Spoonful: A Gathering of Stone Soup Poets

An extension of Cambridge's Stone Soup Poetry Venue.

Susie Davidson

Our beacon of equality

This tall man
Along with his verses,
doled out equality from the stage.
It was an oasis from the outside world
a platform of justice,
Not sexism, not racism, not ageism could pierce its shield
And not favoritism.
None of that existed at Stone Soup Poetry.

I remember that night.
I mumbled that it was my first time reading
And could barely recite my work amid the applause.

It set me on a life of public speaking
It gave me the strength to voice my viewpoints
I had never received this in my English classes.
Only through Jack.

In the work he did and the words he spun,
He brought honor to the uncommon.
It was nothing to him. Fair to all.
Done Deal.

I remember one night when Channel 5’s Chronicle appeared.
Jack’s chance at the bigtime.
Yet who was signed up next?
The most outrageously, not-for-prime-time Lee Litif.
Not a problem.
Jack got up to the podium, and announced his name.

In Jack’s world,
Nothing preempted the truth of the Word
And those who spoke it.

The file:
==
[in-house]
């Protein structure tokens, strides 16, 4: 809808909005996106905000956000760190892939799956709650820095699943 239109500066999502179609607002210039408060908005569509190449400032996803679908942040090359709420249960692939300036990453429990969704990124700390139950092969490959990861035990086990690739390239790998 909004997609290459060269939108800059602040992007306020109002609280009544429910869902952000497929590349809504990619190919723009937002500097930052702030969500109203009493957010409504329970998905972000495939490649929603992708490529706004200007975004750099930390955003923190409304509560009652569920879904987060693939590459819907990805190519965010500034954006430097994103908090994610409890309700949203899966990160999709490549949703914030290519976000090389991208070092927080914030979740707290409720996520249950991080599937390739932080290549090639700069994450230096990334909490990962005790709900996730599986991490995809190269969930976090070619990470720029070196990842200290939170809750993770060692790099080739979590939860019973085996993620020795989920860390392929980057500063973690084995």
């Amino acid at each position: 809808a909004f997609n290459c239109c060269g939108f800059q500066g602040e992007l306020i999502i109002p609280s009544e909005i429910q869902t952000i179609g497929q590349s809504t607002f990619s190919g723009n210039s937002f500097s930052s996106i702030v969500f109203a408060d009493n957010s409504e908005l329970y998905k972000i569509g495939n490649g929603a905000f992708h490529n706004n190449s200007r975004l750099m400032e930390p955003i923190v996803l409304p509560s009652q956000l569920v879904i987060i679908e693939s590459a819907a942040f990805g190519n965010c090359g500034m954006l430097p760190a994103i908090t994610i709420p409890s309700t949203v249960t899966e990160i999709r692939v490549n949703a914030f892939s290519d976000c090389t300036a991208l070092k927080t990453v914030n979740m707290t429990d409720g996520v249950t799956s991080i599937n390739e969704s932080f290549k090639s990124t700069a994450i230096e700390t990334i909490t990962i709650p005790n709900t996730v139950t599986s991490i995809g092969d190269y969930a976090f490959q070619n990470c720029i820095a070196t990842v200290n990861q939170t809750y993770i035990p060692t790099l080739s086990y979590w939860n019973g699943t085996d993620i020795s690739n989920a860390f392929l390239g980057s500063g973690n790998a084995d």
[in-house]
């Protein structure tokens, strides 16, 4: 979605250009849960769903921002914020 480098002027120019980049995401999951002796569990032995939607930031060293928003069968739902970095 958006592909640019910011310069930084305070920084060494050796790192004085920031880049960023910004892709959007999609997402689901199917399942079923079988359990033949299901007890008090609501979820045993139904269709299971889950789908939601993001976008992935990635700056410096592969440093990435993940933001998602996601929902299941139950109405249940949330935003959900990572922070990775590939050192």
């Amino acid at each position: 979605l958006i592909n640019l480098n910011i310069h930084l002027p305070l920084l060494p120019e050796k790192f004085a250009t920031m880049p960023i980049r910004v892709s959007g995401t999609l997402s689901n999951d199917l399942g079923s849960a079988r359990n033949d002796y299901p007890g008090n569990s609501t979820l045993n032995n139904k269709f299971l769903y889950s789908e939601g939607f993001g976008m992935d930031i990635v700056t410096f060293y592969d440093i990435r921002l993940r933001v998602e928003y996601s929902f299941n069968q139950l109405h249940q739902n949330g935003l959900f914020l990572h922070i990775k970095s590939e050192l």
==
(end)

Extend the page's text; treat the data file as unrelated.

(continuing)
Or every Monday night, rain, snow or shine.
He gave the Slam its first Boston venue,
Before deciding against the competitive air,
The loss of detail to flair,
The Americanized, shouting atmosphere.
It went on to great fame,
But not at T.T. The Bear’s.

Every morning, he would pass by
The New England Holocaust Memorial
And run his fingers along the engraved names
Wishing for a better world.

For Jack, fraternity became humanity.
More important than the pursuit of life, liberty and happiness
And endowed by our Creator with inalienable rights,
He shared them with all.

In his life, and in his ways,
Jack, our patriot of poets
embodied the principles of those famed founders
who once traversed his beloved neighborhood.
And perfected their model.